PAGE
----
Some people think the world of the college stripper is fun, games, and eager paying customers. I wish this was the case. Aside from being hard work and long hours, there are difficult clients that took advantage of the struggling artist that has nothing to bring to the table but himself. Rusty and I faced this when a particularly powerful customer demanded free product in the form of auditions. We responded as only the truly emancipated artist can, with colorful cats and blond wigs.
Consider that in the 80s there was no internet. A college town in the Deep South did not have an alternative paper with the “adult entertainment” section. Maybe in Hotlanta you could advertise in “male exotic dancers” sections. That was such a laugh. We didn’t have funds to spend on a collection of Village People outfits. Besides, my housemates would wonder why I had a police officer outfit with rip-away pants in the closet. How I got the rent money was my business! So, aside from a bit of seasonal stage propping, what you saw was what you got, and what we had was advertised by word of mouth.
One of the most productively vocal client bases was also the most problematic. The Greek Houses, fraternities and sororities, were collectively known as “the greeks”. These fine institutions kept us busy between the pre-marriage parties and risque birthday bashes. The greeks’ money was green and the biz was steady. Some greeks were great to work with and others, well, were a necessary evil if the word of mouth was to continue. A particular greek insisted on auditions for their events.
If you think “casting couch” you’re close to the truth. This greedy client basically wanted it for free, complete with show and shake. We usually put in a half-hearted effort and let the gig go to somebody else, usually one of the chip groups. Chip is short for “Chippendale wanna-be”. Damn beefcakes. One year we really needed the money. The next quarter was coming up and there were books to buy! We found out that the greeks were abusing their privilege, and our good nature, by having two chip groups audition along with us two skinny white guys. We had to find a way to prevail without giving away all the goods. Rusty reached way back into his closet to implement our ace card, plan ADQ.
Two blond wigs later, cut to shoulder length, we arrived at the audition dressed in tall white boots, cat imprinted shirts, and white short-shorts. One of the chip groups strutted their stuff, flexing and posing while showing off their loined graces. Like I said, any other time we would have gone through the paces, cutting it short of the big reveal, and then just gone home. This time was different. We were there to take it all, standing side-by-side on as our song’s intro led to “You can dance, you can jive, having the time of your life”. The hair bobbed in a way that would make Scandinavians everywhere proud. What followed was a motion-by-motion mimic of a taped video straight off of MTV. We put hands in the air, swayed side-to-side, lip syncing to the infectious lyrics “You are the dancing queen, young and sweet, only seventeen, dancing queen”. Fun fact, neither Rusty nor I looked like we were seventeen, though I was closer than Rusty given his dark shaggy beard and fake blond hair. We spun around and teased our audience with some hot bun action as we finished the act, “Having the time of your life, ooh, see that girl, watch that scene, dig that dancing queen”.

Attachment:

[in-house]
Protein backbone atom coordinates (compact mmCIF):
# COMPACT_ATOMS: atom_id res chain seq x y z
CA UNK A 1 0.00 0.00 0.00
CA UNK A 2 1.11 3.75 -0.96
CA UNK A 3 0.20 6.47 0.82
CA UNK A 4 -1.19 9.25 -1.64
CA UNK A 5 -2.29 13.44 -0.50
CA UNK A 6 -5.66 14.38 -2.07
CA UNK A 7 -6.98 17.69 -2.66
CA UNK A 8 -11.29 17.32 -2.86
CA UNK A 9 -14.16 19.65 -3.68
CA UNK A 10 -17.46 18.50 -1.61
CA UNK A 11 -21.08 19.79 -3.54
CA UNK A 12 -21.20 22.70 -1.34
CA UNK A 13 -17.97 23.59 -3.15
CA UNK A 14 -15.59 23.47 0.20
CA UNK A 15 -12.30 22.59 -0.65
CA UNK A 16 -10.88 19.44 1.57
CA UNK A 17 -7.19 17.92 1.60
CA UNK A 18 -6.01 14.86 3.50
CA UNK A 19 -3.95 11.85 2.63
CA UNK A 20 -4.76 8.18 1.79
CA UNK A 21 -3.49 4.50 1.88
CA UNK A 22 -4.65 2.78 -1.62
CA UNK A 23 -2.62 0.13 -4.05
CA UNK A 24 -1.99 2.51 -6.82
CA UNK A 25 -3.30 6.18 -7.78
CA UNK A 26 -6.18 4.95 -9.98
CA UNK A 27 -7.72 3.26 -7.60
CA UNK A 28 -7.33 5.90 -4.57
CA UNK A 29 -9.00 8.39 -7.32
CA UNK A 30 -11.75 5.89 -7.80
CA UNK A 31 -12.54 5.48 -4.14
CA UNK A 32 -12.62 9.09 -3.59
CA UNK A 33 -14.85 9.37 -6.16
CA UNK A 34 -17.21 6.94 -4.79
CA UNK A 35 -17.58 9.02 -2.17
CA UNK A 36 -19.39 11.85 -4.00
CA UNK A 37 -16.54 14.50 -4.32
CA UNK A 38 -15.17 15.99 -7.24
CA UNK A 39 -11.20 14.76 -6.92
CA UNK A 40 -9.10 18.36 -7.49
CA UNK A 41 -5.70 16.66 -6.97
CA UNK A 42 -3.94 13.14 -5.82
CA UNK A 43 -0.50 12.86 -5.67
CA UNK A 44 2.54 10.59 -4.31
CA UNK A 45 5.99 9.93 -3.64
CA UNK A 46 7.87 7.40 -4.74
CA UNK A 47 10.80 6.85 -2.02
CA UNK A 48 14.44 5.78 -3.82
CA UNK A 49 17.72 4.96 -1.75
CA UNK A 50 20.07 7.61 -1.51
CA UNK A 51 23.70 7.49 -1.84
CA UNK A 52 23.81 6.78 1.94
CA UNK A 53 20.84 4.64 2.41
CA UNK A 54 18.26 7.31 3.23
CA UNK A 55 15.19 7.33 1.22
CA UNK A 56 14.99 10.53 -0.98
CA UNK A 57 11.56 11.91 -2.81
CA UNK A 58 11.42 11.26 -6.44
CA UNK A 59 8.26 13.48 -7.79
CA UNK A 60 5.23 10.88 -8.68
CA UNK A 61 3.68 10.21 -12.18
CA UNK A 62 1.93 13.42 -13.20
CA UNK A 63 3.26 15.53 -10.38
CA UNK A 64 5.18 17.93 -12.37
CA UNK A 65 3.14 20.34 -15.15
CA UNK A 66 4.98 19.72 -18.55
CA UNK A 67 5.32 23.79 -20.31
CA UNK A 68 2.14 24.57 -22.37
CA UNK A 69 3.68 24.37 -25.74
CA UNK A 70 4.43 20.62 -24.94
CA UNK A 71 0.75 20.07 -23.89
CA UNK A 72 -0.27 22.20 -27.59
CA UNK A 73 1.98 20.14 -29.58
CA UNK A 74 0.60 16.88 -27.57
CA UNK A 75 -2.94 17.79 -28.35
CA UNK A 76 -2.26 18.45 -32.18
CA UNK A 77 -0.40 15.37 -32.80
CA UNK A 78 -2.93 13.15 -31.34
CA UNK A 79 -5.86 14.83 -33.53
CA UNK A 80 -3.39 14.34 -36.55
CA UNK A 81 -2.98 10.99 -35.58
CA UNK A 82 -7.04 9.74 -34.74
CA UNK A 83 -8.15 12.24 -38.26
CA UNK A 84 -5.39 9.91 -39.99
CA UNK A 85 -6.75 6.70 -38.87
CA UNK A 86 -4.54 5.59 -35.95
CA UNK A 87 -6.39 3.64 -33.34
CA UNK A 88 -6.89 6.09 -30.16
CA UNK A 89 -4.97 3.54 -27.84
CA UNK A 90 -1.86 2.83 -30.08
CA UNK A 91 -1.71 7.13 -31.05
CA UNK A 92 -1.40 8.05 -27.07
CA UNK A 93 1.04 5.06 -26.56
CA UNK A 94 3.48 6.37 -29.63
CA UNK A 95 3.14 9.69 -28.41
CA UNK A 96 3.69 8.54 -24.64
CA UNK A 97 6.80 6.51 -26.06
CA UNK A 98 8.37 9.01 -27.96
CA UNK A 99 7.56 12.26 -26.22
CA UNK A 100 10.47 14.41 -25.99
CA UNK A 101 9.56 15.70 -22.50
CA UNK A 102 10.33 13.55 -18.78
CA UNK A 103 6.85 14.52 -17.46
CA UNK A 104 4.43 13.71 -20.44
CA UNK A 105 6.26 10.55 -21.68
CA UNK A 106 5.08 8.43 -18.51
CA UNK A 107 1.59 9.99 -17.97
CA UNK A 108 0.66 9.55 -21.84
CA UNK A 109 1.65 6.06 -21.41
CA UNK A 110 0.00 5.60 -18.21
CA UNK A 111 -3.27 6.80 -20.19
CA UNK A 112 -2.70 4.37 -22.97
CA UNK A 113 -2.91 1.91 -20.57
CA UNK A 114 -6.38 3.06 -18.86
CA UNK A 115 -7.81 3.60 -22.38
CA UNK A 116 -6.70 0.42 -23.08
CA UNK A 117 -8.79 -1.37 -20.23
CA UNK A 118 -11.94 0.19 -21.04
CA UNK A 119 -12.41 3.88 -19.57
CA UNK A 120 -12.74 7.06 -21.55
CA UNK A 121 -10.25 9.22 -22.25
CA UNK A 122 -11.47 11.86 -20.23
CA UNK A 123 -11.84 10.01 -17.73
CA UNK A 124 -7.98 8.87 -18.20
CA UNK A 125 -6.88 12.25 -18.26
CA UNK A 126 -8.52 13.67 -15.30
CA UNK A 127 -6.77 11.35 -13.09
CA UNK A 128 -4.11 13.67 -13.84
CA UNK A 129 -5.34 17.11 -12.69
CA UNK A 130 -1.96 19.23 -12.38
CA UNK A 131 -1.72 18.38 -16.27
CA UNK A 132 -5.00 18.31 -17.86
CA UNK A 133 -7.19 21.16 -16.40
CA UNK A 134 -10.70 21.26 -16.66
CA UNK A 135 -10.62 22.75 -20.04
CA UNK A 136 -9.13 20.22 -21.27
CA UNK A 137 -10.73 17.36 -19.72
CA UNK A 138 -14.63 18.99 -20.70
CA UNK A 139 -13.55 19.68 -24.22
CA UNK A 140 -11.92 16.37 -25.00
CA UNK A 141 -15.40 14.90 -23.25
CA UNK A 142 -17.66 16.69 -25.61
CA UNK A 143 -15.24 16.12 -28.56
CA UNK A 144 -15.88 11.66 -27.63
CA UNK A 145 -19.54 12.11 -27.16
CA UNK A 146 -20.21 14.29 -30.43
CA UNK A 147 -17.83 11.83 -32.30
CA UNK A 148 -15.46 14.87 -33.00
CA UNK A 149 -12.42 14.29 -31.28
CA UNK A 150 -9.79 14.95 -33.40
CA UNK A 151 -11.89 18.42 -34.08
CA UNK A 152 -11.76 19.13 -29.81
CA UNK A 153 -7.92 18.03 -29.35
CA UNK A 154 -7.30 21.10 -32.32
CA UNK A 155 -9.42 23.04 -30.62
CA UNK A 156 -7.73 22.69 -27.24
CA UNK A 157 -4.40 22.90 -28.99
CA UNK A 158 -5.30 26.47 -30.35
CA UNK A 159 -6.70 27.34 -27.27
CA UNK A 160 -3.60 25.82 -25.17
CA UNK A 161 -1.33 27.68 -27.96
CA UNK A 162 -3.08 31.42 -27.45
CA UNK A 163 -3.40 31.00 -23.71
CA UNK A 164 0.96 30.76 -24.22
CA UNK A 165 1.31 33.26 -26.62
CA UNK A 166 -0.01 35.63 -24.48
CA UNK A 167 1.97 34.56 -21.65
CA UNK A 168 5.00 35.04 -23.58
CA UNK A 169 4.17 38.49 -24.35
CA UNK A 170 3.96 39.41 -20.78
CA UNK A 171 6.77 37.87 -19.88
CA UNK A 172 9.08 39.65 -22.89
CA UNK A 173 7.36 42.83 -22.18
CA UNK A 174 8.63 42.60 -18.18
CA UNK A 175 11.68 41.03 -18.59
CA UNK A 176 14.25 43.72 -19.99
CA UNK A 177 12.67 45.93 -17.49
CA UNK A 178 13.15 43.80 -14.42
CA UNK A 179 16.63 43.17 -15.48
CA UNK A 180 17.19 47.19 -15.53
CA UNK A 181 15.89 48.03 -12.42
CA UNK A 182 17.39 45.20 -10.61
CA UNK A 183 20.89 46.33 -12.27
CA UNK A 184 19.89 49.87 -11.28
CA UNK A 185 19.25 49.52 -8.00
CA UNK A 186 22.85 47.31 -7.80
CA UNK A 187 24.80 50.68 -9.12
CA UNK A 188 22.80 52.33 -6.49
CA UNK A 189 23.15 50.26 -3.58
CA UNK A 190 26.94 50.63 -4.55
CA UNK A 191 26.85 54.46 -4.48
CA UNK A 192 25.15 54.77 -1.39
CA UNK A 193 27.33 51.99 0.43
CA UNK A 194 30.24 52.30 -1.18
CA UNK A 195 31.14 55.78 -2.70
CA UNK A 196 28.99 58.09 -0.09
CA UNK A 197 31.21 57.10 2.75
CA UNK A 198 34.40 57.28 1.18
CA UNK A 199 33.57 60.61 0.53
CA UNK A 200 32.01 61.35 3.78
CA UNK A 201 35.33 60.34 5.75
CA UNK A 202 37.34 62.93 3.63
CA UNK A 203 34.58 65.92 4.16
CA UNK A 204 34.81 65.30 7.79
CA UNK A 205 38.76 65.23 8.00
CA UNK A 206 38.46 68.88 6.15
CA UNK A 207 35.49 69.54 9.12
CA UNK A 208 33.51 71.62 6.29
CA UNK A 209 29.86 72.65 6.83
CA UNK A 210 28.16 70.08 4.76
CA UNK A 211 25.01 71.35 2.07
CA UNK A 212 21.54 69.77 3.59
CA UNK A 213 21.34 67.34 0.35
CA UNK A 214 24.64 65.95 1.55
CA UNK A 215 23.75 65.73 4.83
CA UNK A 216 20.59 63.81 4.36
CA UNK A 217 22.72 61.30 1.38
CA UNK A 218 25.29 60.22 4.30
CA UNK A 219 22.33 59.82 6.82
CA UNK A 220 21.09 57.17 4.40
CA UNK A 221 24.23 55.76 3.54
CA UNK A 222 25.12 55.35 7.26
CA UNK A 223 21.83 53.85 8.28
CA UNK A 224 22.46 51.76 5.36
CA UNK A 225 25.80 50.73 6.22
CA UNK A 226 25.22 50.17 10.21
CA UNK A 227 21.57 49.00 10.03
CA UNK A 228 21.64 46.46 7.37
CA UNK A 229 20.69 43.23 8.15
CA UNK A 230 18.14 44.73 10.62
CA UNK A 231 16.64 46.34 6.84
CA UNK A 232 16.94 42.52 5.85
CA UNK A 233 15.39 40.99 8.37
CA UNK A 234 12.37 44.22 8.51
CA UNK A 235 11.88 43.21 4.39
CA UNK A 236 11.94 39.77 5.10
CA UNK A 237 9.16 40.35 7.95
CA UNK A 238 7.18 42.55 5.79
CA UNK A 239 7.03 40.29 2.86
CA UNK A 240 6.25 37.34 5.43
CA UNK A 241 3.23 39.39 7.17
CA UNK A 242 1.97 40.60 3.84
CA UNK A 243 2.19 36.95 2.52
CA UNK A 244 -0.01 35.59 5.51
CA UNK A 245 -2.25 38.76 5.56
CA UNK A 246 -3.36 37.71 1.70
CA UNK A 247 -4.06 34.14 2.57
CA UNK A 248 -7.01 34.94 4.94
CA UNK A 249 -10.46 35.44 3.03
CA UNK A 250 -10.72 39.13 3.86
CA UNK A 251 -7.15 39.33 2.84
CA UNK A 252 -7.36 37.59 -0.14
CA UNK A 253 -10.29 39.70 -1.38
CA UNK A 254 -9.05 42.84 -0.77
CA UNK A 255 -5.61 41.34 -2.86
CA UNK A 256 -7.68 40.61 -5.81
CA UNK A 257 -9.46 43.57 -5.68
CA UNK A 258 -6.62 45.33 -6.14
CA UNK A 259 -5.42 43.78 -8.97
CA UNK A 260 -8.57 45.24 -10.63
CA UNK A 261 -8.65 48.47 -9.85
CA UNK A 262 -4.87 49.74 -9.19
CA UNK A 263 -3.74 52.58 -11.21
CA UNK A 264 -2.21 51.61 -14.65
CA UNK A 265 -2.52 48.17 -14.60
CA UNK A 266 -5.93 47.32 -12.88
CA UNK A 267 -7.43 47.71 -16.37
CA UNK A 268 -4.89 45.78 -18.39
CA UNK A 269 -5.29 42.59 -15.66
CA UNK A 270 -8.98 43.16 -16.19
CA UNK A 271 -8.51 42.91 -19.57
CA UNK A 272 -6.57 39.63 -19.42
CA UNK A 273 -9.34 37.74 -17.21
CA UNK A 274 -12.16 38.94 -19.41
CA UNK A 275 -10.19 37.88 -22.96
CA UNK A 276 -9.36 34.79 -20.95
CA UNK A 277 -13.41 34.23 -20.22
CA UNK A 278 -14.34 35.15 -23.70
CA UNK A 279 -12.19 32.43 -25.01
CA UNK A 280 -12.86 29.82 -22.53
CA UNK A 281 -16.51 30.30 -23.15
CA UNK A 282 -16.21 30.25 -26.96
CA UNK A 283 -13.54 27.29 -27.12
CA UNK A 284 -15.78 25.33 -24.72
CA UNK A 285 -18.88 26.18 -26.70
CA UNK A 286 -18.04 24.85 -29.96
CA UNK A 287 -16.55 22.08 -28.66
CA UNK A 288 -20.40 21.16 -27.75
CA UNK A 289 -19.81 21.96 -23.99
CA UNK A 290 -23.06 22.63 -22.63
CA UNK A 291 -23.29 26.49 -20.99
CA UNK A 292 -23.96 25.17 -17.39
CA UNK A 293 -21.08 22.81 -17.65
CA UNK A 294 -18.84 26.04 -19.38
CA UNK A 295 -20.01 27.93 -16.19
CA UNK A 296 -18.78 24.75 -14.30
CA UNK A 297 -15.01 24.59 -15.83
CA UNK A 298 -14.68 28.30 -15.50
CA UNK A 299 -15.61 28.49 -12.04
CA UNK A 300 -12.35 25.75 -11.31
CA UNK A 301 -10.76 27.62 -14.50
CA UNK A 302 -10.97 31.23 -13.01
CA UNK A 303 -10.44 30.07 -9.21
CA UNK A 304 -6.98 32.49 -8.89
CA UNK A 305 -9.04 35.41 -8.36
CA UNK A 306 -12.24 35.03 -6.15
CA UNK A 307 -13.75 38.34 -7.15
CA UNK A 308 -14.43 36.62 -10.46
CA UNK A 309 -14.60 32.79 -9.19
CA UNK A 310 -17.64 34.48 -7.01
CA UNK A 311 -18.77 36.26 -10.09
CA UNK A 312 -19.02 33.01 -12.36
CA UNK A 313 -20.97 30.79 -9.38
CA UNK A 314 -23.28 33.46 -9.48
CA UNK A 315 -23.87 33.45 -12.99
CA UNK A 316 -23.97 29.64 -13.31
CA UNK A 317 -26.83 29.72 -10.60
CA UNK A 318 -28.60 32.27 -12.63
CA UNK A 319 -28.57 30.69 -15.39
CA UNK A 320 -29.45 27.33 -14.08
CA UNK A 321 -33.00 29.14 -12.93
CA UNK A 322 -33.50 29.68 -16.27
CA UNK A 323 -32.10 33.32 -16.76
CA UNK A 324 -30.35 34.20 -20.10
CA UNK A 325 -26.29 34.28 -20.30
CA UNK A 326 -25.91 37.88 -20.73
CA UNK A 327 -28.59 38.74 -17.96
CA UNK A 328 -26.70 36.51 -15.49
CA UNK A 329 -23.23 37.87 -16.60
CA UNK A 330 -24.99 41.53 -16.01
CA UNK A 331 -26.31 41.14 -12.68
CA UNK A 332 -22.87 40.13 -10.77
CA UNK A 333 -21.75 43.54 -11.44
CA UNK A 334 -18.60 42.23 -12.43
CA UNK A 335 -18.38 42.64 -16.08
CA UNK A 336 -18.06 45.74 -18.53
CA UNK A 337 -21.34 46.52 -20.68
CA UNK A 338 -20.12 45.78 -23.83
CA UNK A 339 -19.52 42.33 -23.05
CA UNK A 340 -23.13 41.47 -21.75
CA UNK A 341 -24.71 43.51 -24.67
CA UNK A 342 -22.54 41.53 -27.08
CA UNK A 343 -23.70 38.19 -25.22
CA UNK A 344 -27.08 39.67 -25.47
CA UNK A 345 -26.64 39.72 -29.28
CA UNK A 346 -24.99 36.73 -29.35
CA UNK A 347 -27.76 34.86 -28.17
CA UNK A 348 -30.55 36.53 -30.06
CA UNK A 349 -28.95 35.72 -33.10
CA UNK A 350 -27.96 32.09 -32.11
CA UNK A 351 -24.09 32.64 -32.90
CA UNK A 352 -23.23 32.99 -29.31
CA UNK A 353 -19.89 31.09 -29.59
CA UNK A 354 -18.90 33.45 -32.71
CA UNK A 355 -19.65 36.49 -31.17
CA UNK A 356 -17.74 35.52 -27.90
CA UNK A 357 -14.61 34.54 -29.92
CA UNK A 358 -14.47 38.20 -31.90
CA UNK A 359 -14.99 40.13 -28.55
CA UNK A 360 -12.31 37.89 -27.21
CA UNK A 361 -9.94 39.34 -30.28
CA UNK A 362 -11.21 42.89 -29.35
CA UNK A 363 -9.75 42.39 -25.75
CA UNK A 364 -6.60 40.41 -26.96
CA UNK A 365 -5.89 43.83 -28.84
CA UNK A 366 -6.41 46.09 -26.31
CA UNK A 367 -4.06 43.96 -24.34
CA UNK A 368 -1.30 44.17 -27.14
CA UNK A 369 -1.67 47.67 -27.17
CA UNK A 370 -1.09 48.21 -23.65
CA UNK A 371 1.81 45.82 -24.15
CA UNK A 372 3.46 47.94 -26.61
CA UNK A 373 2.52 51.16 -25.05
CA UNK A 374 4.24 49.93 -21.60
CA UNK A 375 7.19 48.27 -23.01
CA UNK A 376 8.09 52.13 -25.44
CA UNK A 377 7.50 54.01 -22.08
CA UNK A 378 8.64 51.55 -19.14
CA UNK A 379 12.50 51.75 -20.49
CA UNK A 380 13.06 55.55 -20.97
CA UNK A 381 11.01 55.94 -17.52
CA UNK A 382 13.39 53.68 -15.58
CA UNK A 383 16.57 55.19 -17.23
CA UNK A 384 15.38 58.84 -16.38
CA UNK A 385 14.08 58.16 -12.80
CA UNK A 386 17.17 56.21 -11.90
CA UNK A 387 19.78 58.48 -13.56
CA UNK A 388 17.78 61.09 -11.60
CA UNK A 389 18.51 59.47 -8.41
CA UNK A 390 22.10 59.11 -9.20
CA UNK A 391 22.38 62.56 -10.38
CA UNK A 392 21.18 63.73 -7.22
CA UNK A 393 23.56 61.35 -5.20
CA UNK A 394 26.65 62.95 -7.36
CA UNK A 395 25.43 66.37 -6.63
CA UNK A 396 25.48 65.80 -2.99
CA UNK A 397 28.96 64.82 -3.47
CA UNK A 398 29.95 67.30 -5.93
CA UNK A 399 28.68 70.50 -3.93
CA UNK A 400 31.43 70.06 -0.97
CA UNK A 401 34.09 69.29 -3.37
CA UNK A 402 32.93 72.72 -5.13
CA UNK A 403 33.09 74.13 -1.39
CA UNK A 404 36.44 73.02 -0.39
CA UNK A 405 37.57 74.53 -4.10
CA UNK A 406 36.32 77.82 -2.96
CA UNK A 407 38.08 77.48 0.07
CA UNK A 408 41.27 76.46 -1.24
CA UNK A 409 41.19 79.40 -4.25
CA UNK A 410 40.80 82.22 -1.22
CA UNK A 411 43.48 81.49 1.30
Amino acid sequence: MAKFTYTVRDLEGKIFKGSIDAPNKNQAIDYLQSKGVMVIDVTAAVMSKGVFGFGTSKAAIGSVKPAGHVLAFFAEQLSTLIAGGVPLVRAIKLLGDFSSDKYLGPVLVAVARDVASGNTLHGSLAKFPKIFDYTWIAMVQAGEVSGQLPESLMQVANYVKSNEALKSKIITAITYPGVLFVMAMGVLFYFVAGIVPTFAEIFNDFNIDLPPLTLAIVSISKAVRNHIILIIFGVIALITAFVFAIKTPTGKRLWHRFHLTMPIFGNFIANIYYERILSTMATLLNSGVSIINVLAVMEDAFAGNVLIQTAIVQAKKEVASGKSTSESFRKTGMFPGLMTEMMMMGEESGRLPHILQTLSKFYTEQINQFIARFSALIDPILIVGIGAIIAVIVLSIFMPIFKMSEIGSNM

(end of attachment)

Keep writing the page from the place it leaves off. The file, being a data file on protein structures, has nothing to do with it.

Did we get the job? Sadly, no. The second chips group did have Village People outfits. Nobody can resist as muscled hunks spell out “Y M C A” while shaking what nature gave them after the outfits had hit the floor. We hung our heads in defeat. Either the chips had much more expensive textbooks or they had gotten wind of our flanking Abba Dancing Queen (ADQ) attack plan. The effort wasn’t entirely wasted. Word got around about our effort and we got steady booking dancing as a show-it-all Abba tribute group. “You’re a teaser, you turn ‘em on, leave ‘em burning and then you’re gone”. You know it baby, with the help of ADQ.